A new study suggests that a compound found in chocolate may reverse age-related memory loss.
A new study suggests that a natural compound found in chocolate, tea and some vegetables could reverse age-related memory loss. The compound, called flavanols, can increase connectivity and blood flow in a part of the brain which is critical for memory function and it also has the potential to reverse mild memory loss in older adults. As if we need more reasons to love chocolate.
The study involved subjects aged from 50 to 69, who were given either a high-flavanol diet of 900 milligrams a day, or a low flavanol diet of 10 milligrams per day. Brain scans and memory tests were used to assess the effects of the diet.
Results showed that a person who had a typical memory of a 60-year-old at the beginning of the study, would have a memory that functioned more like a 30 or 40-year-old person after three months on the high flavanol diet. Researchers have cautioned against too much excitement and say that more work was needed because of the study’s small sample size. Still, this ‘snack-sized’ sample may be enough to suggest that flavanols have the potential to reverse age-related memory loss without using drugs.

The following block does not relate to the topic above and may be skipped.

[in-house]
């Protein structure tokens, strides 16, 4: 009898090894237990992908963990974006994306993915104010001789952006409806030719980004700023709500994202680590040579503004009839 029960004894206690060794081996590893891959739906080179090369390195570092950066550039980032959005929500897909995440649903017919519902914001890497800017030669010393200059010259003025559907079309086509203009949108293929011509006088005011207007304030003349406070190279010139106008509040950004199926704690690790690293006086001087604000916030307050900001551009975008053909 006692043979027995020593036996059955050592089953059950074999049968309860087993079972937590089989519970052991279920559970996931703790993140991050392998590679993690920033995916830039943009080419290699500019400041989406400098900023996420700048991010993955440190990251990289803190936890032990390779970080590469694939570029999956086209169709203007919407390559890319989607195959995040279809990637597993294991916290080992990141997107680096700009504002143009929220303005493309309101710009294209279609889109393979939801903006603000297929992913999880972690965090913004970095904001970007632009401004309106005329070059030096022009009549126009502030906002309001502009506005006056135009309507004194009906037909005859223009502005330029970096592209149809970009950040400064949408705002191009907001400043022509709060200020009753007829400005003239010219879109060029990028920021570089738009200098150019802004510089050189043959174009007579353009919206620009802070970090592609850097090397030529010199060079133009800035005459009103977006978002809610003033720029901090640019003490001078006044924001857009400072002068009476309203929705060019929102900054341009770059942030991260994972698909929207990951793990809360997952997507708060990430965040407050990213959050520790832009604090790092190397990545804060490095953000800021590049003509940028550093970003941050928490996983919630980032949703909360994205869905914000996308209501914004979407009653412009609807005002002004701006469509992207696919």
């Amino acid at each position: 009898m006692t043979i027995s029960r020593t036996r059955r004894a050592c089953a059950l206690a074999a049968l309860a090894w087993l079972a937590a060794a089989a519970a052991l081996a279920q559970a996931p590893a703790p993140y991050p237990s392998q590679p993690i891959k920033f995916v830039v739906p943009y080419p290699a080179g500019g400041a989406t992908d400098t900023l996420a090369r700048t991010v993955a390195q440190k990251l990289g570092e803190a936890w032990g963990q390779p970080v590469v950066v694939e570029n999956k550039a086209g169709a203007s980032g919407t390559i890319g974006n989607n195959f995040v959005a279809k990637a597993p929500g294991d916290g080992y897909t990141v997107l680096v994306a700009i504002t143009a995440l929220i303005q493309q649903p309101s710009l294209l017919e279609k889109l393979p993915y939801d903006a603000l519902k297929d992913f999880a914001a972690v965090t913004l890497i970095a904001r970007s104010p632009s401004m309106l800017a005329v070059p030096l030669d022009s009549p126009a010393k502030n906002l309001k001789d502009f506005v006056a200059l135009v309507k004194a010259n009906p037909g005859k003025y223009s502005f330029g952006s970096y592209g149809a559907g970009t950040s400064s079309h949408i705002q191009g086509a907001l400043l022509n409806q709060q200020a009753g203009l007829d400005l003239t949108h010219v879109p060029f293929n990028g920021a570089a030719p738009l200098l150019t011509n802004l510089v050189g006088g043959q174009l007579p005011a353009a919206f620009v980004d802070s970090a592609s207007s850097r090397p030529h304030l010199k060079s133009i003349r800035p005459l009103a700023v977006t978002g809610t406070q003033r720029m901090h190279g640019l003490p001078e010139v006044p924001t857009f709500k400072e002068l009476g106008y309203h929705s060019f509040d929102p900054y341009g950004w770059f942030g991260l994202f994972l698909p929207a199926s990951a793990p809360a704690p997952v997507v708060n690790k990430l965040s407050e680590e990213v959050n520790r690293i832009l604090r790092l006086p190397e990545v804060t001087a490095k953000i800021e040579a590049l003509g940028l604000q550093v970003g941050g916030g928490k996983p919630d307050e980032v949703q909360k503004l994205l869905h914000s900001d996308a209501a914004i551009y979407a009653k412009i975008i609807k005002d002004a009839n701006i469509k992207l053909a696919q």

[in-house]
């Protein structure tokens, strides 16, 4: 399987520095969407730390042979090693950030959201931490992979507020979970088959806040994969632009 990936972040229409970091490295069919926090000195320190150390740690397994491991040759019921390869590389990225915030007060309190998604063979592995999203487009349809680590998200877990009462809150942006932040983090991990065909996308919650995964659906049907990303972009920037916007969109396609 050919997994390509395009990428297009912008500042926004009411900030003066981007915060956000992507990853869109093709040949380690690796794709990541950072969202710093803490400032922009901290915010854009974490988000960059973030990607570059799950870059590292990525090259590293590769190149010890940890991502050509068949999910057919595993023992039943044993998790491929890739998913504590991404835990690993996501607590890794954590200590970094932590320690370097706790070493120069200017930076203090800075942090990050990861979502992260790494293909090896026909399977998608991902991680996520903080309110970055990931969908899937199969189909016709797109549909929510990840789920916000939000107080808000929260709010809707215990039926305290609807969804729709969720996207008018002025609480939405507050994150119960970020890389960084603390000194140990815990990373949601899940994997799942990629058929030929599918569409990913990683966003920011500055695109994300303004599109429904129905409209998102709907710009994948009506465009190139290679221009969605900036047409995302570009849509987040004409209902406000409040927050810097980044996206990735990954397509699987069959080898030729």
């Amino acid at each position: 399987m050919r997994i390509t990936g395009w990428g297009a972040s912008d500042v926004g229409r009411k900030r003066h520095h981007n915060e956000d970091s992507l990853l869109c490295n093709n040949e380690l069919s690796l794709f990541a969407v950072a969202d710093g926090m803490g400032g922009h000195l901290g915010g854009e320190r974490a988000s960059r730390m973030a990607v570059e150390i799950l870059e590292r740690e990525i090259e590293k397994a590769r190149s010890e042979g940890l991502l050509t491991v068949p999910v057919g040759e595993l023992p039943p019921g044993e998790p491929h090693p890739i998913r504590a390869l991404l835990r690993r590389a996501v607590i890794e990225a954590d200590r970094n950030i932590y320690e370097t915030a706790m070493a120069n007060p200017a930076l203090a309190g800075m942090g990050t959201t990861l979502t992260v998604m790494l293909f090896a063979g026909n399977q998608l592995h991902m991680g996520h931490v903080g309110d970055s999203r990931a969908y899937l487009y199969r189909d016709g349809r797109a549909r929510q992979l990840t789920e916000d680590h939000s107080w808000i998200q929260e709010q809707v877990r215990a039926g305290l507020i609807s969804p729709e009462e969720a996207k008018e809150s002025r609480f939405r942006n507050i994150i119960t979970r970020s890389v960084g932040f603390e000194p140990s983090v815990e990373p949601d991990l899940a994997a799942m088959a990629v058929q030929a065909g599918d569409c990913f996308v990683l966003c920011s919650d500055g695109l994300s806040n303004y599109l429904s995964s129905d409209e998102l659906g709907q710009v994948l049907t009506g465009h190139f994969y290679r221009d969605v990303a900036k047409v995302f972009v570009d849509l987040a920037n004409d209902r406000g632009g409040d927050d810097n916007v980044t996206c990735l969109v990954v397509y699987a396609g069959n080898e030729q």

But gorging yourself on chocolate to improve your memory is not the answer (sigh), because the compound found in cocoa only occurs in miniscule amounts. Most cocoa processing methods actually remove many of the flavanols found in chocolate so a typical candy bar only contains around 40 milligrams of flavanol.
Chocolate maker Mars produced the test drink designed for the research. And it’s probably worth noting that it also footed part of the bill for the study.
Do you love chocolate? Or is that a silly question?
Read more at smh.com.au.
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